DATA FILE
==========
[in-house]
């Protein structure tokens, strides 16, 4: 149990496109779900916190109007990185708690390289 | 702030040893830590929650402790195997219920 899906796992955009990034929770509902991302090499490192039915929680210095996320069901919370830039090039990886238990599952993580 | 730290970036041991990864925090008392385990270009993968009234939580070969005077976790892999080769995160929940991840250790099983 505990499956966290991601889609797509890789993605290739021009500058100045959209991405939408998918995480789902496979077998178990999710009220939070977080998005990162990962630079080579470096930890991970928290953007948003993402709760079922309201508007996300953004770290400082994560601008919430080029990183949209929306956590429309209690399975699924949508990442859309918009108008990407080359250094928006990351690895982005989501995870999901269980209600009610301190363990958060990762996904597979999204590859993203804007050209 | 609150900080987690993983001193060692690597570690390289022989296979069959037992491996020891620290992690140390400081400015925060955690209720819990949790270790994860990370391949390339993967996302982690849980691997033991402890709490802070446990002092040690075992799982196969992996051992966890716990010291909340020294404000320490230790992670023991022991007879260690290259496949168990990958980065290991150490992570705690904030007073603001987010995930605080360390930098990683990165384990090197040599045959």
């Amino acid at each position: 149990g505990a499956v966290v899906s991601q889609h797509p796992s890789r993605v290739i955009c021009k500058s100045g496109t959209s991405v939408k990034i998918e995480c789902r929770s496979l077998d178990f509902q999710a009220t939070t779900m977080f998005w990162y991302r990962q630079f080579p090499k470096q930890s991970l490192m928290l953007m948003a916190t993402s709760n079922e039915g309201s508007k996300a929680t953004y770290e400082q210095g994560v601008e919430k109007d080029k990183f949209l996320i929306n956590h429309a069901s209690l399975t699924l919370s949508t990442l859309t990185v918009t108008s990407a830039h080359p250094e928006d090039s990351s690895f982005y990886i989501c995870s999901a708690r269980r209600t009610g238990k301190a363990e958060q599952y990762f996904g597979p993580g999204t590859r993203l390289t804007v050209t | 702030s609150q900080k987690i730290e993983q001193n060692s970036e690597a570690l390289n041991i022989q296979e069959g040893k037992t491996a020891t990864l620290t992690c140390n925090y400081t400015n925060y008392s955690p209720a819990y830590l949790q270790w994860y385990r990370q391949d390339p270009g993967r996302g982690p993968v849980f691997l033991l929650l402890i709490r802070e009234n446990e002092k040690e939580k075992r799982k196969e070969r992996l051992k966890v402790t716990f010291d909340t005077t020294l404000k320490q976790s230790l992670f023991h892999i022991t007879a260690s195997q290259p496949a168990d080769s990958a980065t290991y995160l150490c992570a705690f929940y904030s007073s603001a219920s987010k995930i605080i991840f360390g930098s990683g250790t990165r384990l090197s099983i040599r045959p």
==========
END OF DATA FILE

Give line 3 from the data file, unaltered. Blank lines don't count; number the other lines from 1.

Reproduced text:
């Amino acid at each position: 149990g505990a499956v966290v899906s991601q889609h797509p796992s890789r993605v290739i955009c021009k500058s100045g496109t959209s991405v939408k990034i998918e995480c789902r929770s496979l077998d178990f509902q999710a009220t939070t779900m977080f998005w990162y991302r990962q630079f080579p090499k470096q930890s991970l490192m928290l953007m948003a916190t993402s709760n079922e039915g309201s508007k996300a929680t953004y770290e400082q210095g994560v601008e919430k109007d080029k990183f949209l996320i929306n956590h429309a069901s209690l399975t699924l919370s949508t990442l859309t990185v918009t108008s990407a830039h080359p250094e928006d090039s990351s690895f982005y990886i989501c995870s999901a708690r269980r209600t009610g238990k301190a363990e958060q599952y990762f996904g597979p993580g999204t590859r993203l390289t804007v050209t | 702030s609150q900080k987690i730290e993983q001193n060692s970036e690597a570690l390289n041991i022989q296979e069959g040893k037992t491996a020891t990864l620290t992690c140390n925090y400081t400015n925060y008392s955690p209720a819990y830590l949790q270790w994860y385990r990370q391949d390339p270009g993967r996302g982690p993968v849980f691997l033991l929650l402890i709490r802070e009234n446990e002092k040690e939580k075992r799982k196969e070969r992996l051992k966890v402790t716990f010291d909340t005077t020294l404000k320490q976790s230790l992670f023991h892999i022991t007879a260690s195997q290259p496949a168990d080769s990958a980065t290991y995160l150490c992570a705690f929940y904030s007073s603001a219920s987010k995930i605080i991840f360390g930098s990683g250790t990165r384990l090197s099983i040599r045959p």